The Heritage Walking Tour Series presents one with a chance to re-encounter sites and their significance to Singapore's complex urban heritage. Guided by researches and academics, these tours take the participants through the layers of urban change, introducing aspects of history, architecture and society. Whether you are a Singaporean, permanent resident or in town for a day, you will enjoy the experience and often the untold stories behind the streets, back alleys and landmarks of Singapore. 

Tuesday, 20 May 2014

Children's Season 2014 | Workshop: Creative Linocut Printing



Dates: 21 & 28 June  2014, Saturday (Repeat Session)
Time: 2.00pm - 4.30pm
Venue: NUS Museum, ST Lee Atrium

Age Group: 7 years - 12 years
Fee: $68/per pair. Limited to 15 pairs of parent and child per session. (Minimum of 10 pairs to proceed.)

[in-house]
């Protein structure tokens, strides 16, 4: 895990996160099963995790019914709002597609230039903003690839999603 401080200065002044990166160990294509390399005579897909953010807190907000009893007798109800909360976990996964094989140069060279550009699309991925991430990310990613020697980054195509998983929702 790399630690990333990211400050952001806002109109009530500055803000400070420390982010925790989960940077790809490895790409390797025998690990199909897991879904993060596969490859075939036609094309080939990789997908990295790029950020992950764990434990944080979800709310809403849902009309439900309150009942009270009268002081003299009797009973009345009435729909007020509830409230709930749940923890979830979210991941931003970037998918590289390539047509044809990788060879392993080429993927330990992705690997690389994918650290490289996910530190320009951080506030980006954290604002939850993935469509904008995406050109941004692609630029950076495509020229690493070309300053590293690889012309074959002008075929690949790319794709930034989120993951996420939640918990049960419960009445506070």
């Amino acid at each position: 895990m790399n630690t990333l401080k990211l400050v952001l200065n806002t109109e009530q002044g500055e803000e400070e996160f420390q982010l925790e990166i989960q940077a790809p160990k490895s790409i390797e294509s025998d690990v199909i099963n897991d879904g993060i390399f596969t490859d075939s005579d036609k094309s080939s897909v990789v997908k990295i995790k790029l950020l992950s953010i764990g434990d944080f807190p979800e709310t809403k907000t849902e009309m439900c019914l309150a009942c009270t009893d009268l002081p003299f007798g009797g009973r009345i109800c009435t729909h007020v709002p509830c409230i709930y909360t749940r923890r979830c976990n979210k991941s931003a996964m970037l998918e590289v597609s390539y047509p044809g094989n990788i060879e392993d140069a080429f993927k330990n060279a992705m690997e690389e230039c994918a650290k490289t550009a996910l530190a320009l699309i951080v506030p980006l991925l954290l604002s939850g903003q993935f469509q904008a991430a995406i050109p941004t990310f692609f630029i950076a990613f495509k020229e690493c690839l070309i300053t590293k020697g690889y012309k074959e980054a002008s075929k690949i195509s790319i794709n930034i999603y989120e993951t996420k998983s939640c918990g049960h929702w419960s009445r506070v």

To register, email museum@nus.edu.sg or call 6516 8817 / 4616.

*Registration is confirmed only upon payment of workshop fees.

Join us for some fun with our Creative Linocut Printing workshops during this holiday season! Did you know that linocut is a type of block print that dates back to the 1860s? You will learn more about the techniques of linocut printmaking such as transferring, carving and printmaking images on linoleum blocks in this hands-on workshop. Each pair of parent and child will get to take home their creative prints at the end of the workshop.


Click here to view the eflyer.

About the Artist:
Joseph Chiang is an artist-printmaker known for his retro-pop-culture-inspired art and prints. He has exhibited his works in the United States, Hong Kong, Taiwan and Singapore. Joseph founded the Monster Gallery, a creative studio specializing in creative printmaking in 2007. Besides creating its own original prints, Monster Gallery has conducted printmaking workshops for both private and public institutions such as First Media Design School, Nanyang Polytechnic, The National Library Board, The Design Society, Sculpture Square and Petit Morpho in Hong Kong.

Children's Season 2014 is jointly presented by National Heritage Board and Museum Roundtable.

Wednesday, 14 May 2014